This one has faded from my memory a bit since it was a few weeks ago. I went to learn about how an unconference would work in practice – I’m used to a more top-down approach to curating and objective setting, and it was interesting to see what would emerge from the framework and gathering of people. One of the things I liked was at the beginning, which might explain how the unpredictability of the conference works to the advantage of relevant outcomes. This is taken from Harrison Owen’s Open Space Principles:
- Whoever comes are the right people
- Whenever it starts is the right time
- Whatever happens is the only thing that could have
- When it’s over it’s over
In particular a very short talk by Ruben Anderson caught my interest, and it was on the topic of systemic problem solving, something I like thinking about (and hopefully I am a part of). I don’t gather this subject is generally well understood or appreciated, but it has a definite effect on everyone.
One of the sessions ended up being about how to break into the culture of change in Victoria. Being from Victoria, I didn’t know that it was difficult to break in – that’s my blind spot. I’ve never found it hard to get involved with causes and movements that mattered to me, but I’m not coming in as someone new. This reminded me that the need to open up spaces to new participants is important for the sake of fresh ideas and innovation at it’s core – by occupying a position in an organization for too long, for example, I may be a part of that problem. It’s a bit tricky to articulate, but I realized that my own movement is important. I know I am not short on having a voice, but from this session I learned that there are still plenty who have some challenges in this department, and getting out of the way is actually something I can do to be productive on a larger scale. I had suspected this from intuition, but actually hearing it from people who were new in the community made it concrete.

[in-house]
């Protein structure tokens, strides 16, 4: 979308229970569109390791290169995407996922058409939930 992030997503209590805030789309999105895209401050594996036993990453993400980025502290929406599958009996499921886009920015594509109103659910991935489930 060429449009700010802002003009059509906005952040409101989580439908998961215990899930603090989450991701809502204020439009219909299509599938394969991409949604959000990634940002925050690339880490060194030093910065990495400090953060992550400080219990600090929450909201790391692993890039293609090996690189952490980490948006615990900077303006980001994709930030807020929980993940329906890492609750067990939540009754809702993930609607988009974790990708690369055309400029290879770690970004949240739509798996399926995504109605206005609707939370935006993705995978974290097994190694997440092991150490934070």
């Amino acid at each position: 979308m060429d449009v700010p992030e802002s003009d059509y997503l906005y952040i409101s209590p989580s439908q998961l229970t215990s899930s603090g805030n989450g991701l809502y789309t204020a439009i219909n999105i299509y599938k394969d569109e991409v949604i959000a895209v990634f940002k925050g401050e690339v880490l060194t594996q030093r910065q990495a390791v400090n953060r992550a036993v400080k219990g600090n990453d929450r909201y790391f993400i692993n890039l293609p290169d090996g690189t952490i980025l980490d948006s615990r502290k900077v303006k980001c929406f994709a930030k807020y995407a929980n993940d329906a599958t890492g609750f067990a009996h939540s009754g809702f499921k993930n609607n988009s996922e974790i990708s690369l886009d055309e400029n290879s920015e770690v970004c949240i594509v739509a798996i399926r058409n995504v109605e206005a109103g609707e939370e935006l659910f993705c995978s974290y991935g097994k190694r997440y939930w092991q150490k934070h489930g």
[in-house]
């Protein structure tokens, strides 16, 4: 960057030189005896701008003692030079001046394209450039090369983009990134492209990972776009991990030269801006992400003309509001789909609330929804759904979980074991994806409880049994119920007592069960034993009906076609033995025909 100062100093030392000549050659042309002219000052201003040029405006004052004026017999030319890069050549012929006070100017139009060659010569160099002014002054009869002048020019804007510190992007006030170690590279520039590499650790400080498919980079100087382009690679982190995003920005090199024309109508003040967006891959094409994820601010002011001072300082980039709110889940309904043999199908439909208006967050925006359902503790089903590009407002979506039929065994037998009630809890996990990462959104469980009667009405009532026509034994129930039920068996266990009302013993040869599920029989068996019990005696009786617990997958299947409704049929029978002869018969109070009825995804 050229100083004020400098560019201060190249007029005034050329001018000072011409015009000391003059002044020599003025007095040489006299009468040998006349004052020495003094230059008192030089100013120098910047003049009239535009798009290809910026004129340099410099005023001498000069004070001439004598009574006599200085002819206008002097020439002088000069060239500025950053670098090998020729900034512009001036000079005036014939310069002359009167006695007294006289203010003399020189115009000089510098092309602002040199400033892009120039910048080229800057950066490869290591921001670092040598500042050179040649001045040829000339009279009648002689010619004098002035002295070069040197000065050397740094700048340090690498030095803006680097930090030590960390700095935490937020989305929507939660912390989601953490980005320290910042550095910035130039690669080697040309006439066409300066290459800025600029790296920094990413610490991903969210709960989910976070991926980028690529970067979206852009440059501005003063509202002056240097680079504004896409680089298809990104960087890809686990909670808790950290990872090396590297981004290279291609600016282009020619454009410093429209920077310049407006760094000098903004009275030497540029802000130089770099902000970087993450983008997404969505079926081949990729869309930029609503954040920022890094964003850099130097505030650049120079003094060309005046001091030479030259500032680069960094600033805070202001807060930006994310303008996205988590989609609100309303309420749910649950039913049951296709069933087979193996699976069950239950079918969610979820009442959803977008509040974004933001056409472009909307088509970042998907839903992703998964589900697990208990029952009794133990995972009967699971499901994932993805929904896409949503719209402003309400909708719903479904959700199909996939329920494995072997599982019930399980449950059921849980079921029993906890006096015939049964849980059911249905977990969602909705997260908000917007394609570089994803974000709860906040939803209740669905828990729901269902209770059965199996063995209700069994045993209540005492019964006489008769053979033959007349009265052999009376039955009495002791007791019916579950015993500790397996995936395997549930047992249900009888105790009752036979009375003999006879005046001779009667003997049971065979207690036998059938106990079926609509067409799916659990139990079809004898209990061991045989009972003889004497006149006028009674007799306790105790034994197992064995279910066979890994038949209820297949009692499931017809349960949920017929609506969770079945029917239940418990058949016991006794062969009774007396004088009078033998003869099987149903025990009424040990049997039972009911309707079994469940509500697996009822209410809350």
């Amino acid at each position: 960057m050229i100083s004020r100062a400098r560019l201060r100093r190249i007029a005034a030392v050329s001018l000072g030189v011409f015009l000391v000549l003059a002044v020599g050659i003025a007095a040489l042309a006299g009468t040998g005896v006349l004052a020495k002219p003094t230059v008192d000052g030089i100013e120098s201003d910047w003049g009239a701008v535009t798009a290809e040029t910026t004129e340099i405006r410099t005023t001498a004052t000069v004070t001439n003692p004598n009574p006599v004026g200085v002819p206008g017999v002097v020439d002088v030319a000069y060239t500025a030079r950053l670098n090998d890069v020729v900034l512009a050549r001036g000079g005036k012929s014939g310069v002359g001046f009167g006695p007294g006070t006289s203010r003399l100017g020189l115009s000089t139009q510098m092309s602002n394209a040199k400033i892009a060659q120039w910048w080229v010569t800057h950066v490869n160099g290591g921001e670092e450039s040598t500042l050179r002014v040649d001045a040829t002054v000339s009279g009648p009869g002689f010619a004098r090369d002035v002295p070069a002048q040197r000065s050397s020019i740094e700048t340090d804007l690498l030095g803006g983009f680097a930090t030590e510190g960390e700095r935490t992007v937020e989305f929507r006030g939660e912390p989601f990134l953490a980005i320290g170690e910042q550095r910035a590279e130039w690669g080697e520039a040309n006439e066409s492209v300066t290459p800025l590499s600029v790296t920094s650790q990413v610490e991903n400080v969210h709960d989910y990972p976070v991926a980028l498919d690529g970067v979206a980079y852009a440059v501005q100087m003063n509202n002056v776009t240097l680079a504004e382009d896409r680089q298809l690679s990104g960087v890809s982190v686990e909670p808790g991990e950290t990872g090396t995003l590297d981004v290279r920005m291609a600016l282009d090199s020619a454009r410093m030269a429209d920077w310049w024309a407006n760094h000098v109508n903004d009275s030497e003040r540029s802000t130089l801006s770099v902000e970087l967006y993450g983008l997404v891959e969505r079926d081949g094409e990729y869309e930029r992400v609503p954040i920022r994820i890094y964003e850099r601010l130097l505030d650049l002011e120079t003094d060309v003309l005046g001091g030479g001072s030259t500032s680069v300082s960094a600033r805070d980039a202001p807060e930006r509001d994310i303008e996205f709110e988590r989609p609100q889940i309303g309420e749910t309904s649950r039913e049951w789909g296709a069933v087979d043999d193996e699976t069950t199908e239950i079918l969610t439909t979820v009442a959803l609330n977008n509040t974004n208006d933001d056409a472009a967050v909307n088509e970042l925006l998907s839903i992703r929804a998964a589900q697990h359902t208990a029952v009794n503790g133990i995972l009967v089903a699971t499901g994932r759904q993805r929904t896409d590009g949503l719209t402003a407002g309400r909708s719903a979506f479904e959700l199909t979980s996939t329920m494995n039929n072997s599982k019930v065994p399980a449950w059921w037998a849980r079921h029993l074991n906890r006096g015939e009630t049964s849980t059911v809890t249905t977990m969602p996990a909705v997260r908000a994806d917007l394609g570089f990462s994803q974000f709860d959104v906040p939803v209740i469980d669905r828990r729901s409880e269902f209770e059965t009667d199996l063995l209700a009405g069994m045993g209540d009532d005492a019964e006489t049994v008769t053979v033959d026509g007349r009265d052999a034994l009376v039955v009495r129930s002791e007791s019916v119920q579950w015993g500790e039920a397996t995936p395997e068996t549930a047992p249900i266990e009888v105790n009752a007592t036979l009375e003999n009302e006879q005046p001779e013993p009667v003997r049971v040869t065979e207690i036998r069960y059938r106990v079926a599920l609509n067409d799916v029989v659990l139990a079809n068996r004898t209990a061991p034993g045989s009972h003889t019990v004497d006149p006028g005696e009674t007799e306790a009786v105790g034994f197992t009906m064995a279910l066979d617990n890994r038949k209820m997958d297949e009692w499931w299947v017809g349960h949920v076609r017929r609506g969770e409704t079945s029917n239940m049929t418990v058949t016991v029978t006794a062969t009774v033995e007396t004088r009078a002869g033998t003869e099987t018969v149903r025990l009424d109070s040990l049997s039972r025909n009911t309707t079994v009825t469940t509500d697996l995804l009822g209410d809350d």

Welcome to the Board
Pretty much directly related to the above learning, Welcome to the Board was a workshop put on by an adjunct professor from UVic’s school of public administration in conjunction with Volunteer Victoria. It was about governance, effectiveness, conflict resolution, staffing and sustainability.
Putting in structures for terms of reference, roles, responsibilities, setting up committees and length of time “in office” made for a pretty relevant workshop. Building in set terms for board members means that new blood can enter the organization and a board can systemically fix the problem of being closed off.
I’m not sure how to apply this to committees, not sure if it’s needed, since members can come and go a lot more fluidly within that structure.
There were other learnings in here but I figure the structure and governance of boards, and focusing the purpose committees is something that I can use for many years to come at work and in my volunteer role(s), such as that with TEDxVictoria.